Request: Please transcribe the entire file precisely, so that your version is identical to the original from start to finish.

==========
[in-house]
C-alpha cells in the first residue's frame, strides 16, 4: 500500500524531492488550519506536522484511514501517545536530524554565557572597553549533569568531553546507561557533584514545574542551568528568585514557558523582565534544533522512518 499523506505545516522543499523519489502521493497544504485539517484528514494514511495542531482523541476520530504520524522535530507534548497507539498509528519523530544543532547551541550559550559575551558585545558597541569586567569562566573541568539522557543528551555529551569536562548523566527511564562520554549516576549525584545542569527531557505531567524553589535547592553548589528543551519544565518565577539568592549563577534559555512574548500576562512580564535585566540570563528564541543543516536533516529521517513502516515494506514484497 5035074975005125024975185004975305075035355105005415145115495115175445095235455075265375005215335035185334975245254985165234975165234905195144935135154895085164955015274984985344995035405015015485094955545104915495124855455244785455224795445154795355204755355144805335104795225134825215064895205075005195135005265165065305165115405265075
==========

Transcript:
[in-house]
C-alpha cells in the first residue's frame, strides 16, 4: 500500500524531492488550519506536522484511514501517545536530524554565557572597553549533569568531553546507561557533584514545574542551568528568585514557558523582565534544533522512518 499523506505545516522543499523519489502521493497544504485539517484528514494514511495542531482523541476520530504520524522535530507534548497507539498509528519523530544543532547551541550559550559575551558585545558597541569586567569562566573541568539522557543528551555529551569536562548523566527511564562520554549516576549525584545542569527531557505531567524553589535547592553548589528543551519544565518565577539568592549563577534559555512574548500576562512580564535585566540570563528564541543543516536533516529521517513502516515494506514484497 5035074975005125024975185004975305075035355105005415145115495115175445095235455075265375005215335035185334975245254985165234975165234905195144935135154895085164955015274984985344995035405015015485094955545104915495124855455244785455224795445154795355204755355144805335104795225134825215064895205075005195135005265165065305165115405265075